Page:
Choosing a Wedding-Day Blush

Martha Stewart Weddings, Spring 2003

Blush should look natural, like the color you would have in your cheeks after a brisk walk. Products come in a range of pinks, peaches, plums, and bronzes. Pinks work well on fair skin, reddish browns on medium, and cinnamon or plum tones on dark. Test shades on your cheeks, not your hand. There are four formulas (below). New York City makeup artist Maria Romano layers powders over creams to make blush last longer; this technique creates a look that may be more intense than what you're used to, but that's good for photos. If you've chosen the right shade for your skin tone, it shouldn't appear too bright.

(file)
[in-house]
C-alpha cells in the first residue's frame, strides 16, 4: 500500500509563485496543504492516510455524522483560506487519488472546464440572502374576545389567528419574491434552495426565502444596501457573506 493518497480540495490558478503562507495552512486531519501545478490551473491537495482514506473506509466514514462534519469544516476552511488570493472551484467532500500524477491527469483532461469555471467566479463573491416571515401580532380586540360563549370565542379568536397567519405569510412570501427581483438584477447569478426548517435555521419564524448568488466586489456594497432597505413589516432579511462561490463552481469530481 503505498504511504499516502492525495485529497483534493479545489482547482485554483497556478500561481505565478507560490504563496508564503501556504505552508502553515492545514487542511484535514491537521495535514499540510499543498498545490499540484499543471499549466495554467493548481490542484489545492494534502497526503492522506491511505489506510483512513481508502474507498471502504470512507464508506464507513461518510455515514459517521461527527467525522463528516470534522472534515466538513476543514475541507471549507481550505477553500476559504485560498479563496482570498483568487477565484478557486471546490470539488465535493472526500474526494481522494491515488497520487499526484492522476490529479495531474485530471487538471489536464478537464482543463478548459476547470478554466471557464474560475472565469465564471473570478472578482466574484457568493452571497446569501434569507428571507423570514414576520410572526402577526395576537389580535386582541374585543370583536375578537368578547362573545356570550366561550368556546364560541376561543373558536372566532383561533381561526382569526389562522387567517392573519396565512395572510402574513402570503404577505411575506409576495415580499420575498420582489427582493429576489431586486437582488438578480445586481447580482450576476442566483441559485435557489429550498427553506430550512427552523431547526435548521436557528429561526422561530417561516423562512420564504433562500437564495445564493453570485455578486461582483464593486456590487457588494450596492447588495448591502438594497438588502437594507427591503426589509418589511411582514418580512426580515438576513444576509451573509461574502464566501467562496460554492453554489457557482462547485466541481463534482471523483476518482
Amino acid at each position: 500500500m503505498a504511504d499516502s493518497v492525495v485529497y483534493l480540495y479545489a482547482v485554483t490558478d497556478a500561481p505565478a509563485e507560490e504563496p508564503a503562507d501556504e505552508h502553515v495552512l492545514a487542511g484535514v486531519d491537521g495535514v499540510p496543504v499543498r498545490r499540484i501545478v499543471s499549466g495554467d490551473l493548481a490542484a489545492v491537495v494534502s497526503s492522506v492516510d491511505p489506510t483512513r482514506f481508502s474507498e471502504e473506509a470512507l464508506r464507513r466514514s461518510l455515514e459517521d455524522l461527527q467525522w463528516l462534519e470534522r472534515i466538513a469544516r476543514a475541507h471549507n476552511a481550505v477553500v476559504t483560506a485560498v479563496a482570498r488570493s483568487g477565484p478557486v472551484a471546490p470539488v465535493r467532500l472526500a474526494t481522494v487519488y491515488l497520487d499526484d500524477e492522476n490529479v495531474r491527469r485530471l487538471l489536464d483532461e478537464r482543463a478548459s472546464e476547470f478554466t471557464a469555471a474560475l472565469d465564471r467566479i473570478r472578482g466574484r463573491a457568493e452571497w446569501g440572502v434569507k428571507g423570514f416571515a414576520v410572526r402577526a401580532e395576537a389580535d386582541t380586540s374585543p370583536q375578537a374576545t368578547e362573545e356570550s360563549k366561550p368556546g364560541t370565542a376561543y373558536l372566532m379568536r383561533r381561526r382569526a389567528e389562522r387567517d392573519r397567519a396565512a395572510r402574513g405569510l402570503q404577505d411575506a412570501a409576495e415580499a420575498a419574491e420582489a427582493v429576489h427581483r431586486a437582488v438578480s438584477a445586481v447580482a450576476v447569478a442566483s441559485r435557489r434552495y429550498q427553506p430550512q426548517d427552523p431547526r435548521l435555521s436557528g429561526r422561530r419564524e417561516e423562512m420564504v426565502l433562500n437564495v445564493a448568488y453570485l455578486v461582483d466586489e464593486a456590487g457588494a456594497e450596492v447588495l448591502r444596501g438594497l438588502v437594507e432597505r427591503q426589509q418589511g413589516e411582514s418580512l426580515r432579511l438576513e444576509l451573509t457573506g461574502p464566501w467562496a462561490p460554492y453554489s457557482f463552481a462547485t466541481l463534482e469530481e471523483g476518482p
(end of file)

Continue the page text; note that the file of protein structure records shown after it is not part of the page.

Creams
These produce a dewy, healthy glow and blend easily, but they may not last long on oily skin types; best for dry complexions.

Gels
Sheer and long-wearing, gels can be tricky to blend smoothly because they set in seconds; work quickly while applying.

Powders
They add a soft, polished look to the skin; they're easy to apply and blend with a brush but can look chalky on dry skin.

Liquids
These formulas give skin a subtle, stained look; most are long-lasting and waterproof, but like gels, they can be hard to put on.

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